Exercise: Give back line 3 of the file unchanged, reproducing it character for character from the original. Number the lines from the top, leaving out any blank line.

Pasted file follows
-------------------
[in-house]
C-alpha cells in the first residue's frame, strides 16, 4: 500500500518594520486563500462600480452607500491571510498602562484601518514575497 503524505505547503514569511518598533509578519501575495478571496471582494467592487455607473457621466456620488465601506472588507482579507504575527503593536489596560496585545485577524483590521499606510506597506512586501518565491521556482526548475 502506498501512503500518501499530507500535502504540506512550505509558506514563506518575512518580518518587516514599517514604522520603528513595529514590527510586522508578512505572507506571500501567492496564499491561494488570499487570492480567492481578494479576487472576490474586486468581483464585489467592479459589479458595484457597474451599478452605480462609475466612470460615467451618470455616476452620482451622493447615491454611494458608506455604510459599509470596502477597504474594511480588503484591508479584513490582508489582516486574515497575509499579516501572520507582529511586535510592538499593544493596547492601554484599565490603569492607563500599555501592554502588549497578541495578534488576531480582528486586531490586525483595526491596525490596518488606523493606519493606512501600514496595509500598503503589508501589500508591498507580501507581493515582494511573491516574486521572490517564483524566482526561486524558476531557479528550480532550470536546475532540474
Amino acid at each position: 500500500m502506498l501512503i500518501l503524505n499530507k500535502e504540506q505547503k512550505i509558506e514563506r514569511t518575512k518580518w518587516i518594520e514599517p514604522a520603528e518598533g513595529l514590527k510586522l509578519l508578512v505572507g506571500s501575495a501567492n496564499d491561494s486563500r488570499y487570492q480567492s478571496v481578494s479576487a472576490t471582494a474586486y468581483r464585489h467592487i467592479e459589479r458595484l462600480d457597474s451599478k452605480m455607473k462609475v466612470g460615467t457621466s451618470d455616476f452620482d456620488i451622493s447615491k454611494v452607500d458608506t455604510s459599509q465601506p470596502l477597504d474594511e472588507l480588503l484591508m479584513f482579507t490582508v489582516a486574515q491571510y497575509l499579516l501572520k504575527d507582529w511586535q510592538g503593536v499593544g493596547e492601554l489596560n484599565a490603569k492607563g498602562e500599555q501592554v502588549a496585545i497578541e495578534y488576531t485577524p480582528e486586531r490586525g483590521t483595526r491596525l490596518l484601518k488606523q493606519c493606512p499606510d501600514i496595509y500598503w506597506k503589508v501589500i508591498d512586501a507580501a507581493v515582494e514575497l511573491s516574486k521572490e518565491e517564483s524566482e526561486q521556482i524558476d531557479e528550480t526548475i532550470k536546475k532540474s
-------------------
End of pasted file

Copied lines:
Amino acid at each position: 500500500m502506498l501512503i500518501l503524505n499530507k500535502e504540506q505547503k512550505i509558506e514563506r514569511t518575512k518580518w518587516i518594520e514599517p514604522a520603528e518598533g513595529l514590527k510586522l509578519l508578512v505572507g506571500s501575495a501567492n496564499d491561494s486563500r488570499y487570492q480567492s478571496v481578494s479576487a472576490t471582494a474586486y468581483r464585489h467592487i467592479e459589479r458595484l462600480d457597474s451599478k452605480m455607473k462609475v466612470g460615467t457621466s451618470d455616476f452620482d456620488i451622493s447615491k454611494v452607500d458608506t455604510s459599509q465601506p470596502l477597504d474594511e472588507l480588503l484591508m479584513f482579507t490582508v489582516a486574515q491571510y497575509l499579516l501572520k504575527d507582529w511586535q510592538g503593536v499593544g493596547e492601554l489596560n484599565a490603569k492607563g498602562e500599555q501592554v502588549a496585545i497578541e495578534y488576531t485577524p480582528e486586531r490586525g483590521t483595526r491596525l490596518l484601518k488606523q493606519c493606512p499606510d501600514i496595509y500598503w506597506k503589508v501589500i508591498d512586501a507580501a507581493v515582494e514575497l511573491s516574486k521572490e518565491e517564483s524566482e526561486q521556482i524558476d531557479e528550480t526548475i532550470k536546475k532540474s